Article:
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My Eating Disorder - I Had a Problem with Food Essay example

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My Eating Disorder - I Had a Problem with Food


Everyone wanted to see me get fat, I was sure of it. For once in my life I had some semblance of control over my body in a way no else did. Managing my body took discipline and I was not going to have anyone interfere. I sat crouched in the small space between my parents’ bathtub and toilet, the cool white ceramic tiles reflecting the blonde of my hair, the tears that somehow managed to eke out of the eye ducts were streaming down my hot, mucus slathered face. In the corner behind the toilet, the dog hair swirled in little eddies, and the rim of the toilet had faint speckles of urine, unnoticeable to anyone not at eye level. The shower was on and the fan running as a distraction. Every once in awhile I would knock a bar of soap into the tub with a heavy thud or set a bottle down hard enough so that anyone listening at the door would be fooled and actually think I was in the shower. I used to vomit in the shower, pushing the chunks of food and bright colored foamy mucus down the drain, but one night, in my hurry to clean up, I had not been able to push a slice of pickle down the drain grates and my mother found it. Pickles, raw vegetables, and spaghetti were the hardest foods to fit down the drain.

As I basked in the hazy afterglow of my purge I tasted the blood, sweet and thick as it trickled down my throat and knuckles. Lately there had been more blood and my knuckles were forming bright red raised scaly patches, scarring over in thick nubs from the constant scraping against my teeth. After a meal or a drink I would wait ten agonizing minutes until I could leave the table and say I was taking a bath. Locking myself in the bathroom I would run the water, hover over the toilet...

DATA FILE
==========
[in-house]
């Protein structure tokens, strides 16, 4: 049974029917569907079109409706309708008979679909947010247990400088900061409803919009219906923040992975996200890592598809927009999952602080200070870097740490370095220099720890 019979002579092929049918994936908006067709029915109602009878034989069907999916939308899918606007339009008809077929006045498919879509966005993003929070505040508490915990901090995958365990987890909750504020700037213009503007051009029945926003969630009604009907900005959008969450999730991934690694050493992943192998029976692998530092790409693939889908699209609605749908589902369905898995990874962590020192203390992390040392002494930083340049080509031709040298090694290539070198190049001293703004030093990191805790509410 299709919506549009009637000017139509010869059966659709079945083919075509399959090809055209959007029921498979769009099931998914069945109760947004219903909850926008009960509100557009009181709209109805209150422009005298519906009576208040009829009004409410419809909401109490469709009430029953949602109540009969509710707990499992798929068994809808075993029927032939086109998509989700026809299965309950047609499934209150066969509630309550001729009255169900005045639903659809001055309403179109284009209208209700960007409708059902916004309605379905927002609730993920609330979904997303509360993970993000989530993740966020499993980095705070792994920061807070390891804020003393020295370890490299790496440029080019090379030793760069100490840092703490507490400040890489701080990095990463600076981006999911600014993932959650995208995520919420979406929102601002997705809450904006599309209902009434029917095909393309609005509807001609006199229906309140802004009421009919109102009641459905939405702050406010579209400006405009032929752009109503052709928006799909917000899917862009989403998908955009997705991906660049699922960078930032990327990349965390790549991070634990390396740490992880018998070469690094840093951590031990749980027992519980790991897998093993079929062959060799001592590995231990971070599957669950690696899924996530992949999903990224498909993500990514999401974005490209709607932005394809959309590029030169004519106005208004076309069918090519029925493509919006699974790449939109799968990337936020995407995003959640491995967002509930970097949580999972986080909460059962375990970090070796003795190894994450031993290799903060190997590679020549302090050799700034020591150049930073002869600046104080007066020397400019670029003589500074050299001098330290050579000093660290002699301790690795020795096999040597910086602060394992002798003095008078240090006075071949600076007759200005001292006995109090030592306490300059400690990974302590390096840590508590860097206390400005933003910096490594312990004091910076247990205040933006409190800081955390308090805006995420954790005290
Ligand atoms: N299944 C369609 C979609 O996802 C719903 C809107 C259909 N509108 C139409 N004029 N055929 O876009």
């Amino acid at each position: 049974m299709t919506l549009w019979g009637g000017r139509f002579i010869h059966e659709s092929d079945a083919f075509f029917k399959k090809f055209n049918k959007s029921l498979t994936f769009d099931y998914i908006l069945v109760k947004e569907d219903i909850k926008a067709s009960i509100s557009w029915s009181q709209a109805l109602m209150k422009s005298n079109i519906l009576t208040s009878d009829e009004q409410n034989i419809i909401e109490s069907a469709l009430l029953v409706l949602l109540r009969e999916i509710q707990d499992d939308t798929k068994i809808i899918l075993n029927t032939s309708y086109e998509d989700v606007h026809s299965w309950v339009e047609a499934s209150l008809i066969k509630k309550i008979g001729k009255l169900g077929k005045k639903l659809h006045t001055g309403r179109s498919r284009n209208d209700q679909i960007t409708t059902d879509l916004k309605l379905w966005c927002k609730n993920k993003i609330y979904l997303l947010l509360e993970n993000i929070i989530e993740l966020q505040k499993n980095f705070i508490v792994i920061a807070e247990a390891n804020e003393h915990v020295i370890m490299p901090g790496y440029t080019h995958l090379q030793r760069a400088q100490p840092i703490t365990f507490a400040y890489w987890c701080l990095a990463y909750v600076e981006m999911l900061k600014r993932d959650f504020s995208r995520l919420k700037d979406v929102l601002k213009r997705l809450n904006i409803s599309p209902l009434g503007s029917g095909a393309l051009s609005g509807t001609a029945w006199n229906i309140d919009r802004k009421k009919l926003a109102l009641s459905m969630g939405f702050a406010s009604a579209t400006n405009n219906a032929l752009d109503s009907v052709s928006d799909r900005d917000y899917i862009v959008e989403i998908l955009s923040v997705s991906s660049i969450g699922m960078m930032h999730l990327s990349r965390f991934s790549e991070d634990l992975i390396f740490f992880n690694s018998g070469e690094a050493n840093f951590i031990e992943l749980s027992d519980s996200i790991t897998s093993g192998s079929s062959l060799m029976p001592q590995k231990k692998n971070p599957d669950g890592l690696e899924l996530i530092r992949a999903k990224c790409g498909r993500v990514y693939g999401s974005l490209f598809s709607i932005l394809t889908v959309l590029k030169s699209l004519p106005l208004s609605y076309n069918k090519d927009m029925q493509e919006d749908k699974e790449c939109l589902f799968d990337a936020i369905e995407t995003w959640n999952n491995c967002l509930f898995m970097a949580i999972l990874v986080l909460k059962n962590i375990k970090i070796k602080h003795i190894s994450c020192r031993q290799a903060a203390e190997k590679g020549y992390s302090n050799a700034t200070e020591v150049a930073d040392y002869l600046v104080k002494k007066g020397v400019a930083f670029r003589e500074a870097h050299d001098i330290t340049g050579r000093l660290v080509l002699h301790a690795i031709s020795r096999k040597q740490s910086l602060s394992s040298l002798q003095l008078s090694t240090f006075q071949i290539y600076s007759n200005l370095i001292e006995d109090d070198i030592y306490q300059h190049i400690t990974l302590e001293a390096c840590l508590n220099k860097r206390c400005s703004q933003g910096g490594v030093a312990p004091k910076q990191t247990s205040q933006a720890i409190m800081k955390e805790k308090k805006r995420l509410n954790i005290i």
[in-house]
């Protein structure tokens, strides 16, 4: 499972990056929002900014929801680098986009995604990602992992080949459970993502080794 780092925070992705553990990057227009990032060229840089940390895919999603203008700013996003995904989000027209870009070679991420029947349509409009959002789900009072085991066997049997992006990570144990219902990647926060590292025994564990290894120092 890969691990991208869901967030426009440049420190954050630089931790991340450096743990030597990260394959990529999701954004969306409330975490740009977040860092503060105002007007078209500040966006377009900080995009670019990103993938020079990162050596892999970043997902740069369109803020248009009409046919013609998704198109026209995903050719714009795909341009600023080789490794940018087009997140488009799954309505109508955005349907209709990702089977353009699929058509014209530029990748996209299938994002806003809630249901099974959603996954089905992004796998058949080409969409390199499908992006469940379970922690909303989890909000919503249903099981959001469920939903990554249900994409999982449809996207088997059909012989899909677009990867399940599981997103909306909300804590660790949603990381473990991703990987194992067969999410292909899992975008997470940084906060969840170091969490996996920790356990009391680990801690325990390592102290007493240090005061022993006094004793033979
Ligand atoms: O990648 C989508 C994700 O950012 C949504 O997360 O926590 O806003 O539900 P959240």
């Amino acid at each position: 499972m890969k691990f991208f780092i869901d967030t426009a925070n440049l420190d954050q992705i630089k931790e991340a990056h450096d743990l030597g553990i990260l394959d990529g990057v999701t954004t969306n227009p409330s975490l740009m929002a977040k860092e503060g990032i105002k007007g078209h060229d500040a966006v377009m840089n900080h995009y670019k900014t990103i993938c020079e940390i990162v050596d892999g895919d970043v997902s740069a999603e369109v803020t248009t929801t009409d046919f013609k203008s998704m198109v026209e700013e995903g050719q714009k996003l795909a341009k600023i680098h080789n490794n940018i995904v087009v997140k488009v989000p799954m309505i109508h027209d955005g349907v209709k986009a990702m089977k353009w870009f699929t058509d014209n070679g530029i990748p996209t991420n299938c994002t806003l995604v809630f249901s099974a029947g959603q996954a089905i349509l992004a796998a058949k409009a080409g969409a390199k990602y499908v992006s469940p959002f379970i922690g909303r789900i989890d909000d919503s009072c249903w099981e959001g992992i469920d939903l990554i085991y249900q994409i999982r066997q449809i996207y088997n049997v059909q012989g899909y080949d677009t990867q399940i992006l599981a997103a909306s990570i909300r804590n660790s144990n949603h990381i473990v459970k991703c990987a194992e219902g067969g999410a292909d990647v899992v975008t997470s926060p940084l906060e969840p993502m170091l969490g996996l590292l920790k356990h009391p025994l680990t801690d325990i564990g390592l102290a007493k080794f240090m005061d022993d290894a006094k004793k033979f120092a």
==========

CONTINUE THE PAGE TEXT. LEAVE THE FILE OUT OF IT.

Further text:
... middle of paper ...


...awed its way into my mind. For every plea food made to be eaten, and every moment my emaciated belly begged to absorb it there was an even louder voice in me that told me to deny it. There was a constant battle raging; food and my physical body on one side, my brain on the other side, telling me I was weak, fat, and a slob. The fear of food was only one small link to my anorexia. Although other emotional issues catalyzed my anorexia, starvation simply a manifestation of my deeper psychological problems, the fear and anxiety I felt around food was the most accessible avenue to understanding and explaining my condition. To admit my fear of food was not only a starting point from which to begin recovery, but it was also a point of personal acceptance, finally admitting to myself that I had become a prisoner in my own body, cowering from the voices screaming in my mind.


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